Don't Tell Kohl's There's a Slowdown
Despite a cooling economy, the chain is expanding like crazy
Consumers may be retrenching, but Adrianne Erwin says the great deals and ease of shopping at the year-old Kohl's stores in Dallas keep her coming back. At Christmas, she dropped $500 there on clothing, shoes, and housewares. "Since I've found Kohl's, it's the only place I shop," says the 28-year-old quality assurance manager, who used to patronize J.C. Penney and Foley's. "I can't help it."
A growing legion of converts like Erwin helped Kohl's Corp., based in Menomonee Falls, Wis., to score nearly 15% annual growth in same-store sales during the holidays, when most retailers were grateful to stay even. By hawking department-store brands at discount prices, the $6 billion Kohl's has become one of retailing's few stars. "Quite simply, Kohl's executes better than anyone," says Steve Hayward, senior vice-president at Stein Roe Capital Opportunities Fund, which owns about 350,000 Kohl's shares.MOMENTUM. The question is, can the chain keep it up? The chilly retail climate is sure to test both Kohl's discipline and its ability to generate excitement in what many had written off as the played-out middle tier of retailing. Kohl's has carved out a lucrative niche between mall department stores, such
as Penney and Sears, and discounters like Wal-Mart and Target. Robertson Stephens Inc. analyst Bill A. Dreher estimates that Kohl's net income will rise 40%, to $362.3 million, for the 12 months ending Jan. 31, on 33% higher sales. Its stock has climbed 90% over the past year, to about 70. But now, in the face of a slowing economy, Kohl's is continuing with an aggressive expansion into such competitive markets as New York, Dallas, and Atlanta.
To make sure the momentum doesn't slow, Kohl's is revving up its marketing machine. Lighthearted ads that broke during the holiday season showed busy friends and families dodging visiting in-laws or wrapping gifts. The tag line, "That's more like it," attempted to make a virtue of what could have been a limitation: Kohl's may not carry as many items as mass-merchant rivals, but it has more of the national brands that customers want. The ads try to make the store's name stand for more than just a hot jeans label or popular athletic shoe. "The Kohl's brand is the one we want to develop," says Julie Gardner, senior vice-president for marketing.ATTRACTIVE MIX. It's a brand that was built on a simple premise: Offer easy-to-navigate stores in accessible locations to time-strapped middle-class families. Although it looks more like a discounter, Kohl's stocks department-store brands such as Nike, Adidas, and Healthtex at prices that are 10% to 15% below its competition. Equally important, analysts and investors say, Kohl's has shown a knack for consistently getting right its merchandise mix, which is heavily weighted toward apparel with enough of a fashion flair to appeal to suburban moms like Erwin. And the chain prides itself on having a narrow but deep assortment featuring a well-edited array of products in a variety of colors and sizes. The focus on crowd-pleasing items minimizes the need to vary the mix from region to region. The depth assures moms their trips to the store won't be wasted.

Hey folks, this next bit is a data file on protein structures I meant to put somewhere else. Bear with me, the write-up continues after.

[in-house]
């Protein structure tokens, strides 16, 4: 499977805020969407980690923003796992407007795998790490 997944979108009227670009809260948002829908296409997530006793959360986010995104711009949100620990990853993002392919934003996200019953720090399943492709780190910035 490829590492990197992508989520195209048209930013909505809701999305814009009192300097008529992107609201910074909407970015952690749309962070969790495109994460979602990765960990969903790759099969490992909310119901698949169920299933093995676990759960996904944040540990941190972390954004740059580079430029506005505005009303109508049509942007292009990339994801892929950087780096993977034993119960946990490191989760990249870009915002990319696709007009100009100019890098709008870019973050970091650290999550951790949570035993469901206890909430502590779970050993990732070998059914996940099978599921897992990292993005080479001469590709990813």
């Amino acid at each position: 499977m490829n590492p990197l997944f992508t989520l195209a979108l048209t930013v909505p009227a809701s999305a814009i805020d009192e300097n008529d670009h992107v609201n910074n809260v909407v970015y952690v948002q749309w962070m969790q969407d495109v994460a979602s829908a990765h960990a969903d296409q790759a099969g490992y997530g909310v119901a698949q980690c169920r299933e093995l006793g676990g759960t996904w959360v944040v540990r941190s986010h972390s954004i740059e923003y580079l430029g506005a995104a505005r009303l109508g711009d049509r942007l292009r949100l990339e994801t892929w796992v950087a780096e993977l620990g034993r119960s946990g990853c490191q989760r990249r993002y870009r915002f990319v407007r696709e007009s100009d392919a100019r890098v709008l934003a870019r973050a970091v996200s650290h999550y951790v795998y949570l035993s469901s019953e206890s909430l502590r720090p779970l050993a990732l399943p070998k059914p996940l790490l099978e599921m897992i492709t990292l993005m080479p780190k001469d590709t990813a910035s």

Getting that message across will be crucial as Kohl's expands its square footage by more than 20% annually over the next five years. Currently, the company operates 320 stores in 26 states, with about one-third of them in the Midwest. It plans to add 55 to 60 stores this year, including 15 in Atlanta in March, says Kohl's President Kevin Mansell. While it's a cold winter indeed for other retailers, Kohl's execs insist they can weather any storm. They say their midtier niche helps them attract consumers trading up from discounters during boom times and department store shoppers trading down during recessions. "In very tough times, Kohl's has thrived," Mansell says. That record may soon face its stiffest test yet.By Stephanie Anderson Forest in Dallas, with Gerry Khermouch in New YorkReturn to top